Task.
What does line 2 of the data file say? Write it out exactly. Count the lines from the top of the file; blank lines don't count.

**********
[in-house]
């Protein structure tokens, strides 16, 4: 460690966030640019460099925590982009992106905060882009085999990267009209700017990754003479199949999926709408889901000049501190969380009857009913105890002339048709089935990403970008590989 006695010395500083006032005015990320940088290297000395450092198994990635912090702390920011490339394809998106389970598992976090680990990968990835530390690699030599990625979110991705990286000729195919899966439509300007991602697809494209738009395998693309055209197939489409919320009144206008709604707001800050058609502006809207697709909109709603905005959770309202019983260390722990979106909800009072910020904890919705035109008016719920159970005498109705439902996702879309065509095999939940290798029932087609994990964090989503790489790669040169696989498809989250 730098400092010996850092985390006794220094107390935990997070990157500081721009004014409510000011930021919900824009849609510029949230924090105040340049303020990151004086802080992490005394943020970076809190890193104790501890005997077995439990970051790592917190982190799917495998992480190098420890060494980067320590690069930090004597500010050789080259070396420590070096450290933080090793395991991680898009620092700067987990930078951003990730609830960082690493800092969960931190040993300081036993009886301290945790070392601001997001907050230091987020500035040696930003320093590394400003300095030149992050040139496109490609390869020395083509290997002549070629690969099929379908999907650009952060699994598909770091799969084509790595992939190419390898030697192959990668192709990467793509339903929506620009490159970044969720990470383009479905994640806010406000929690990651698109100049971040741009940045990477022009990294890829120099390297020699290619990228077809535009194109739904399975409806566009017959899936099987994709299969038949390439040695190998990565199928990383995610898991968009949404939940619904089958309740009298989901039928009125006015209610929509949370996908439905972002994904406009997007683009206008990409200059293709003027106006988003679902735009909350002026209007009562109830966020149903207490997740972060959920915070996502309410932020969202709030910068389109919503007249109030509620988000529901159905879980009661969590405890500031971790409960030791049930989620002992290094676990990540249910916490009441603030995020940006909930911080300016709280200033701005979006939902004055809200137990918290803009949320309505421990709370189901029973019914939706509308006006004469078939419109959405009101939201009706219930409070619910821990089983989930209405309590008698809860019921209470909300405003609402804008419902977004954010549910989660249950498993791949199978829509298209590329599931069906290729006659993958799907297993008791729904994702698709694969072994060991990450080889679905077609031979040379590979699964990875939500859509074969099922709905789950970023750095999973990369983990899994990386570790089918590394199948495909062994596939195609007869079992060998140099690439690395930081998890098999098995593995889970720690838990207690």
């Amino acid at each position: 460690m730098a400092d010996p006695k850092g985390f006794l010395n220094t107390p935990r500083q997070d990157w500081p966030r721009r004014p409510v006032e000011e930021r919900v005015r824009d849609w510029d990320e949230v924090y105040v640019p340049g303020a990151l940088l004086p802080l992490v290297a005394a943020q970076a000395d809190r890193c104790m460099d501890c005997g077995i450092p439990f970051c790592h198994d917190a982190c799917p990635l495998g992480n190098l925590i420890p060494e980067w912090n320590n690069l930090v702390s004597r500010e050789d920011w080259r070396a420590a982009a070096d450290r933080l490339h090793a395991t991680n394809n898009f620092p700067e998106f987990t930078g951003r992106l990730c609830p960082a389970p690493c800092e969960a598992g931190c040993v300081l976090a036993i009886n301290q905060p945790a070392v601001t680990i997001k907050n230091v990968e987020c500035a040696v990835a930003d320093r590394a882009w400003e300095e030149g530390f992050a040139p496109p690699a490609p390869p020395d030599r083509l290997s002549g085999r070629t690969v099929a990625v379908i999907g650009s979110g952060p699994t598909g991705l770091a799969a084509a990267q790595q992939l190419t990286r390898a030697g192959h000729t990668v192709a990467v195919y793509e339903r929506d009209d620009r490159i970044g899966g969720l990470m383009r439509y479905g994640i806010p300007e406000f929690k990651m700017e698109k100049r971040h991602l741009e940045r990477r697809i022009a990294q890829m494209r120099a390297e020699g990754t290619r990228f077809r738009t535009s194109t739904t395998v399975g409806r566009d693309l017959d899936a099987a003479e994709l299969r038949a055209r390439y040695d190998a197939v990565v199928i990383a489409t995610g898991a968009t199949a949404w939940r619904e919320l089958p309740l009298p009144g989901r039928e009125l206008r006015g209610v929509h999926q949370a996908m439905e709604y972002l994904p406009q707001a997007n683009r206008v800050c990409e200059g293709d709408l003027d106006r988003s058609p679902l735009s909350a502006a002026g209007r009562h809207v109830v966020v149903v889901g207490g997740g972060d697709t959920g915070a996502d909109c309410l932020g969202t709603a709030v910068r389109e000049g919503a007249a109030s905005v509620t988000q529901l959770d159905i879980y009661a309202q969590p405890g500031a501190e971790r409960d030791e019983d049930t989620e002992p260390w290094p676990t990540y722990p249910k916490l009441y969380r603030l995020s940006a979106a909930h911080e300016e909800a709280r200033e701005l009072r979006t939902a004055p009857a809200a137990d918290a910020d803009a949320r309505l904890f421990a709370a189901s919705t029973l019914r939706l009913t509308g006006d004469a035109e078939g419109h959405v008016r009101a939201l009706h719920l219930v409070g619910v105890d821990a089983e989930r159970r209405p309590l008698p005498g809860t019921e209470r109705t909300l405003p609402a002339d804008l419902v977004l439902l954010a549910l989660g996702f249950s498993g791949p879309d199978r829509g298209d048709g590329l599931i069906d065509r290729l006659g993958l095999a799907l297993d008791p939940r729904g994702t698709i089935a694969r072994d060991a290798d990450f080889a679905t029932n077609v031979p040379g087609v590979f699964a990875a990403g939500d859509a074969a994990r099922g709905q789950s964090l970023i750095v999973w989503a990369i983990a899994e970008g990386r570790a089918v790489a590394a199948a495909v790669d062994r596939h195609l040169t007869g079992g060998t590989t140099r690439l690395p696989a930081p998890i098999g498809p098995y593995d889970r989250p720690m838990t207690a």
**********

């Protein structure tokens, strides 16, 4: 460690966030640019460099925590982009992106905060882009085999990267009209700017990754003479199949999926709408889901000049501190969380009857009913105890002339048709089935990403970008590989 006695010395500083006032005015990320940088290297000395450092198994990635912090702390920011490339394809998106389970598992976090680990990968990835530390690699030599990625979110991705990286000729195919899966439509300007991602697809494209738009395998693309055209197939489409919320009144206008709604707001800050058609502006809207697709909109709603905005959770309202019983260390722990979106909800009072910020904890919705035109008016719920159970005498109705439902996702879309065509095999939940290798029932087609994990964090989503790489790669040169696989498809989250 730098400092010996850092985390006794220094107390935990997070990157500081721009004014409510000011930021919900824009849609510029949230924090105040340049303020990151004086802080992490005394943020970076809190890193104790501890005997077995439990970051790592917190982190799917495998992480190098420890060494980067320590690069930090004597500010050789080259070396420590070096450290933080090793395991991680898009620092700067987990930078951003990730609830960082690493800092969960931190040993300081036993009886301290945790070392601001997001907050230091987020500035040696930003320093590394400003300095030149992050040139496109490609390869020395083509290997002549070629690969099929379908999907650009952060699994598909770091799969084509790595992939190419390898030697192959990668192709990467793509339903929506620009490159970044969720990470383009479905994640806010406000929690990651698109100049971040741009940045990477022009990294890829120099390297020699290619990228077809535009194109739904399975409806566009017959899936099987994709299969038949390439040695190998990565199928990383995610898991968009949404939940619904089958309740009298989901039928009125006015209610929509949370996908439905972002994904406009997007683009206008990409200059293709003027106006988003679902735009909350002026209007009562109830966020149903207490997740972060959920915070996502309410932020969202709030910068389109919503007249109030509620988000529901159905879980009661969590405890500031971790409960030791049930989620002992290094676990990540249910916490009441603030995020940006909930911080300016709280200033701005979006939902004055809200137990918290803009949320309505421990709370189901029973019914939706509308006006004469078939419109959405009101939201009706219930409070619910821990089983989930209405309590008698809860019921209470909300405003609402804008419902977004954010549910989660249950498993791949199978829509298209590329599931069906290729006659993958799907297993008791729904994702698709694969072994060991990450080889679905077609031979040379590979699964990875939500859509074969099922709905789950970023750095999973990369983990899994990386570790089918590394199948495909062994596939195609007869079992060998140099690439690395930081998890098999098995593995889970720690838990207690």